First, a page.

Monster Government Debt

Start with the biggest – federal debt level. The national debt sits at nearly $28 trillion (within a few weeks of posting this commentary, it will likely exceed $28 trillion). That’s over $84,000 per citizen, over $220,000 per taxpayer, and over 130% of annual GDP. These numbers should shock anyone with a sense of financial acumen.

Here’s an even more shocking metric to put the level of federal government debt in perspective: debt-to-revenue ratio. The federal government carries a debt-to-revenue ratio over 8. The S&P 500 index of public corporations posts a debt-to-revenue ratio less than 0.5.

That’s right, our government carries over 16-times the proportional debt load that the companies in the S&P index carry. If the federal government were a corporation, it would be in default of its debt obligations today.

Worst of all, government debt is only going to continue to grow, because of the following problem.

Perpetual Government Budget Deficit

Remember the good old days, when conservatives and Republicans advocated for balanced budgets and when liberals and Democrats pushed for budget deficits only during times of duress or crisis? Such days are long gone.

Today, everyone on all sides of political and ideological spectrums knows only one thing: government spending more than it brings in. Budget deficits are now a wired-in reality during all economic cycles, in good times and in bad. After all, that’s how we racked up $28 trillion in national debt.

The current annual “official” federal deficit, counting only president- and Congress-approved expenditures, is projected at over $3.2 trillion. The actual annual federal budget deficit, which adds off-budget expenditures to the tally, will exceed $4.6 trillion. Every dollar of outspend grows the national debt.

Balancing the federal budget will require many things, including getting the administrative state out of the path of economic growth. But most of all, it will require meaningful entitlement reform to Social Security, Medicare, Medicaid, and so on. To say the will of the political leadership to take on entitlement reform is weak borders on misleading. The fact is there exists no political will to perform necessary entitlement reform in Washington, D.C.

The Higher Education Racket Lays a $1.7 Trillion Egg

The American higher education system has been collaborating with government to bilk trillions of dollars from students, their families, and taxpayers. Student loan debt sits at over $1.7 trillion, or almost $40,000 per student. The portfolio is a dumpster fire in the process of imploding.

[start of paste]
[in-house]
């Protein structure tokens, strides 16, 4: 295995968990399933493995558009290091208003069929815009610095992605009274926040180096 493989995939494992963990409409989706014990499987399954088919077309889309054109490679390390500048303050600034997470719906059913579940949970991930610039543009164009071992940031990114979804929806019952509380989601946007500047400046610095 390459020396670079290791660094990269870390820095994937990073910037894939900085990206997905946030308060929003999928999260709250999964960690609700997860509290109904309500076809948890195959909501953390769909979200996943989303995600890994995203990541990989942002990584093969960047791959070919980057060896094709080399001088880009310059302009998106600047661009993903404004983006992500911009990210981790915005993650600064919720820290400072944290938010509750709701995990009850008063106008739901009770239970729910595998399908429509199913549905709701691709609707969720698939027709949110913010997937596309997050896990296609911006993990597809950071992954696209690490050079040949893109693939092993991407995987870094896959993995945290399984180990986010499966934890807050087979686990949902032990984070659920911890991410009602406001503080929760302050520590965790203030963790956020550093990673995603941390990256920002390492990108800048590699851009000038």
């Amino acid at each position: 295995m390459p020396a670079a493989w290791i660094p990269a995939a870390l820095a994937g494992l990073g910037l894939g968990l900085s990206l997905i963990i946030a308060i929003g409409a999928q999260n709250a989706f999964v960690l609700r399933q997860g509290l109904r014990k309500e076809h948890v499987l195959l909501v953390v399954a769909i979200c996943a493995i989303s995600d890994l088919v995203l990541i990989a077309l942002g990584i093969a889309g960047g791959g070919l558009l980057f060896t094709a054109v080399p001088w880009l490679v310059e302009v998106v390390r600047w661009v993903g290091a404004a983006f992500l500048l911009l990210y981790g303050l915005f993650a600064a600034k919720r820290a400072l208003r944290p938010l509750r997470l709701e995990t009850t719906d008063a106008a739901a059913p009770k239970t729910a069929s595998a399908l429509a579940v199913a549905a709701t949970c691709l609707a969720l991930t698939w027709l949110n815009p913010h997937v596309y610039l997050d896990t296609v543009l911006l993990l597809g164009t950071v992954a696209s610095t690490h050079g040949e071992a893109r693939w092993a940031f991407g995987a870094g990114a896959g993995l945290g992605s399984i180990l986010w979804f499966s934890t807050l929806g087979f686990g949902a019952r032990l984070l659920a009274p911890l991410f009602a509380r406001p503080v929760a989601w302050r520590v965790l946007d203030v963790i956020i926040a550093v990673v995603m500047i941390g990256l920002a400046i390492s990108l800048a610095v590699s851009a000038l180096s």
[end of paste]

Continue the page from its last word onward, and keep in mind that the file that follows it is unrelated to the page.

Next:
Many of those carrying the largest student debt loads earned degrees that don’t garner anything close to a wage in the job market that will cover the loan debt payments, let alone a legitimate rate of return on the student’s invested time and money. Academia sold students and families a fiction about job prospects that never had a hope of materializing.

Government played along by offering endless subsidy to colleges and universities and student borrowers. The government interventions created an inflationary bubble, with tuition doing nothing but exponentially increasing and administrative bloat at colleges ever expanding. Students were goaded into borrowing more and more, while the probability of being able to get a job to pay the debt off went lower and lower.

The federal government took over wide swaths of the student debt portfolio, at the time promising that taxpayers would enjoy a return on the “investment.” With default and forbearance levels at epidemic-crisis levels, that promise looks ridiculous today. The reality is taxpayers are going to have to absorb a gargantuan loss across the more than $1.7 trillion toxic portfolio, making the government debt situation worse.

All of this is about to come crashing down. When it does, don’t expect the higher education system to reform or our political leaders and government bureaucrats to own up. Instead, expect a lost generation of workers and taxpayers having to eat another bailout.